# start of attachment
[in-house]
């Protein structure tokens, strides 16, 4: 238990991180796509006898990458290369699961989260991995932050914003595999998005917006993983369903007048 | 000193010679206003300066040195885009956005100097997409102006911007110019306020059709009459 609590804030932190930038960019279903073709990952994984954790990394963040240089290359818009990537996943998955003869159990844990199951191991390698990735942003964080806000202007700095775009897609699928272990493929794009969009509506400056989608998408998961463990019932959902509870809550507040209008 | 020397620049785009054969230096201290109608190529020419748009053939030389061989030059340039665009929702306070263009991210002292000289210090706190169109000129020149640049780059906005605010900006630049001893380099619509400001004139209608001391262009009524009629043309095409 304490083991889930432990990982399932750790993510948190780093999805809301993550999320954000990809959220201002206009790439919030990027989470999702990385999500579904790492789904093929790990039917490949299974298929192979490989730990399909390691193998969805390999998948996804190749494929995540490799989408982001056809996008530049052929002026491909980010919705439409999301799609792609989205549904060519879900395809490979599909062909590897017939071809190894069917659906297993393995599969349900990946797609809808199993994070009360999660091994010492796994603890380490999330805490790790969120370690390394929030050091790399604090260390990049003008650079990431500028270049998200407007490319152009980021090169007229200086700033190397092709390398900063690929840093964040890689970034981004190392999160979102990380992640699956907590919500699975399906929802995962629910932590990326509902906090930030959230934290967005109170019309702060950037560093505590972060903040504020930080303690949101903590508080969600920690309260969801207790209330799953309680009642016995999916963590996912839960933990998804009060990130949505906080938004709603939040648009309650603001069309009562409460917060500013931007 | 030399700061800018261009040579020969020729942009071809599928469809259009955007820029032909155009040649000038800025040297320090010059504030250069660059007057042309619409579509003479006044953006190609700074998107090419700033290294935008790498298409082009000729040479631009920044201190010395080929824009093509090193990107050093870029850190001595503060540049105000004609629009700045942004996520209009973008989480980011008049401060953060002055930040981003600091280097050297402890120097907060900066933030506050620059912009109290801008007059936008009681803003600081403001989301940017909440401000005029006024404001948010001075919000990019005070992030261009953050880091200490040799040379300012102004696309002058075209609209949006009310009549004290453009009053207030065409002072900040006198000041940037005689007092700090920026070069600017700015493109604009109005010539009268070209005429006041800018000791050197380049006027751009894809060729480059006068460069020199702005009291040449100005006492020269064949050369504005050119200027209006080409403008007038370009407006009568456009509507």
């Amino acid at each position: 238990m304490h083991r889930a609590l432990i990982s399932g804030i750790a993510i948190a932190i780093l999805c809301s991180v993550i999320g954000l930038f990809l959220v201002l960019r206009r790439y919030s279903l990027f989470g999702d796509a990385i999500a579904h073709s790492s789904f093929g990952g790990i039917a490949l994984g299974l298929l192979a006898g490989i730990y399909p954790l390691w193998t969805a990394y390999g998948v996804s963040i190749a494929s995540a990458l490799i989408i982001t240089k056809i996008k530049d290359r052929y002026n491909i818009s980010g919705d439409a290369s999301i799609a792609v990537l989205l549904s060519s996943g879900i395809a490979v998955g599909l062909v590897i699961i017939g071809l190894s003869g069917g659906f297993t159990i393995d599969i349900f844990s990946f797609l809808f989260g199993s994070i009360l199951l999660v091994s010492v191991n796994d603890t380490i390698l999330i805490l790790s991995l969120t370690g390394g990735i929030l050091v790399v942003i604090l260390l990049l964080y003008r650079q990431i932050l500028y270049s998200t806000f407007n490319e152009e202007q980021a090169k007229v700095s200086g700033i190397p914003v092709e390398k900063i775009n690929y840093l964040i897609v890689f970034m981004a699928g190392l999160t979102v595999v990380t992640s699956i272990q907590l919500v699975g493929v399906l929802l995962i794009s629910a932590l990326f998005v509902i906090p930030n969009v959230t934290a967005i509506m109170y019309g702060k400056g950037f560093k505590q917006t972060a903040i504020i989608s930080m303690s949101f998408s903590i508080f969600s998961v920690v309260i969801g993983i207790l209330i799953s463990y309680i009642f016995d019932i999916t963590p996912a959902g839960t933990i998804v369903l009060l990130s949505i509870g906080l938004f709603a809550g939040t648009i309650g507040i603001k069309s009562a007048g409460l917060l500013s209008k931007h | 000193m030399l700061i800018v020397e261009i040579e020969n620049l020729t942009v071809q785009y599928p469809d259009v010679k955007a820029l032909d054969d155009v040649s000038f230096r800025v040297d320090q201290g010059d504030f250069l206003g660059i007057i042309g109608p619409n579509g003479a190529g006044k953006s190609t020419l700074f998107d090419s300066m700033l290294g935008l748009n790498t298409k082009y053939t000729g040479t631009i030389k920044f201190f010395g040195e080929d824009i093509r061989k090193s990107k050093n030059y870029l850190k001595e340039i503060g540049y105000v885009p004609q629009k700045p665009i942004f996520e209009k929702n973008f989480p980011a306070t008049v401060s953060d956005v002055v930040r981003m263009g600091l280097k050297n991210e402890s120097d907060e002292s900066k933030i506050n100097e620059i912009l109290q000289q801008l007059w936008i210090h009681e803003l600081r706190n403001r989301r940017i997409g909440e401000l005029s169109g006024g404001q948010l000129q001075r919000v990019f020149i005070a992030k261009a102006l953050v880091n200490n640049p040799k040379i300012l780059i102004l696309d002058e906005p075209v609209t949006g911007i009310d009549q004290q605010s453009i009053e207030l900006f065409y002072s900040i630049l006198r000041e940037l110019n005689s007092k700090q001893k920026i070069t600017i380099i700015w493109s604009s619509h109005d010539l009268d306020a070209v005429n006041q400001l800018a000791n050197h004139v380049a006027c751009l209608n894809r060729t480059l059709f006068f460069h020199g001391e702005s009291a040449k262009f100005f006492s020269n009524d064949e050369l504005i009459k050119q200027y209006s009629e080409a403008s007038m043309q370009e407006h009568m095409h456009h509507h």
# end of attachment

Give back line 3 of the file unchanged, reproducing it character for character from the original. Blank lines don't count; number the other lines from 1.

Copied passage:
């Amino acid at each position: 238990m304490h083991r889930a609590l432990i990982s399932g804030i750790a993510i948190a932190i780093l999805c809301s991180v993550i999320g954000l930038f990809l959220v201002l960019r206009r790439y919030s279903l990027f989470g999702d796509a990385i999500a579904h073709s790492s789904f093929g990952g790990i039917a490949l994984g299974l298929l192979a006898g490989i730990y399909p954790l390691w193998t969805a990394y390999g998948v996804s963040i190749a494929s995540a990458l490799i989408i982001t240089k056809i996008k530049d290359r052929y002026n491909i818009s980010g919705d439409a290369s999301i799609a792609v990537l989205l549904s060519s996943g879900i395809a490979v998955g599909l062909v590897i699961i017939g071809l190894s003869g069917g659906f297993t159990i393995d599969i349900f844990s990946f797609l809808f989260g199993s994070i009360l199951l999660v091994s010492v191991n796994d603890t380490i390698l999330i805490l790790s991995l969120t370690g390394g990735i929030l050091v790399v942003i604090l260390l990049l964080y003008r650079q990431i932050l500028y270049s998200t806000f407007n490319e152009e202007q980021a090169k007229v700095s200086g700033i190397p914003v092709e390398k900063i775009n690929y840093l964040i897609v890689f970034m981004a699928g190392l999160t979102v595999v990380t992640s699956i272990q907590l919500v699975g493929v399906l929802l995962i794009s629910a932590l990326f998005v509902i906090p930030n969009v959230t934290a967005i509506m109170y019309g702060k400056g950037f560093k505590q917006t972060a903040i504020i989608s930080m303690s949101f998408s903590i508080f969600s998961v920690v309260i969801g993983i207790l209330i799953s463990y309680i009642f016995d019932i999916t963590p996912a959902g839960t933990i998804v369903l009060l990130s949505i509870g906080l938004f709603a809550g939040t648009i309650g507040i603001k069309s009562a007048g409460l917060l500013s209008k931007h | 000193m030399l700061i800018v020397e261009i040579e020969n620049l020729t942009v071809q785009y599928p469809d259009v010679k955007a820029l032909d054969d155009v040649s000038f230096r800025v040297d320090q201290g010059d504030f250069l206003g660059i007057i042309g109608p619409n579509g003479a190529g006044k953006s190609t020419l700074f998107d090419s300066m700033l290294g935008l748009n790498t298409k082009y053939t000729g040479t631009i030389k920044f201190f010395g040195e080929d824009i093509r061989k090193s990107k050093n030059y870029l850190k001595e340039i503060g540049y105000v885009p004609q629009k700045p665009i942004f996520e209009k929702n973008f989480p980011a306070t008049v401060s953060d956005v002055v930040r981003m263009g600091l280097k050297n991210e402890s120097d907060e002292s900066k933030i506050n100097e620059i912009l109290q000289q801008l007059w936008i210090h009681e803003l600081r706190n403001r989301r940017i997409g909440e401000l005029s169109g006024g404001q948010l000129q001075r919000v990019f020149i005070a992030k261009a102006l953050v880091n200490n640049p040799k040379i300012l780059i102004l696309d002058e906005p075209v609209t949006g911007i009310d009549q004290q605010s453009i009053e207030l900006f065409y002072s900040i630049l006198r000041e940037l110019n005689s007092k700090q001893k920026i070069t600017i380099i700015w493109s604009s619509h109005d010539l009268d306020a070209v005429n006041q400001l800018a000791n050197h004139v380049a006027c751009l209608n894809r060729t480059l059709f006068f460069h020199g001391e702005s009291a040449k262009f100005f006492s020269n009524d064949e050369l504005i009459k050119q200027y209006s009629e080409a403008s007038m043309q370009e407006h009568m095409h456009h509507h």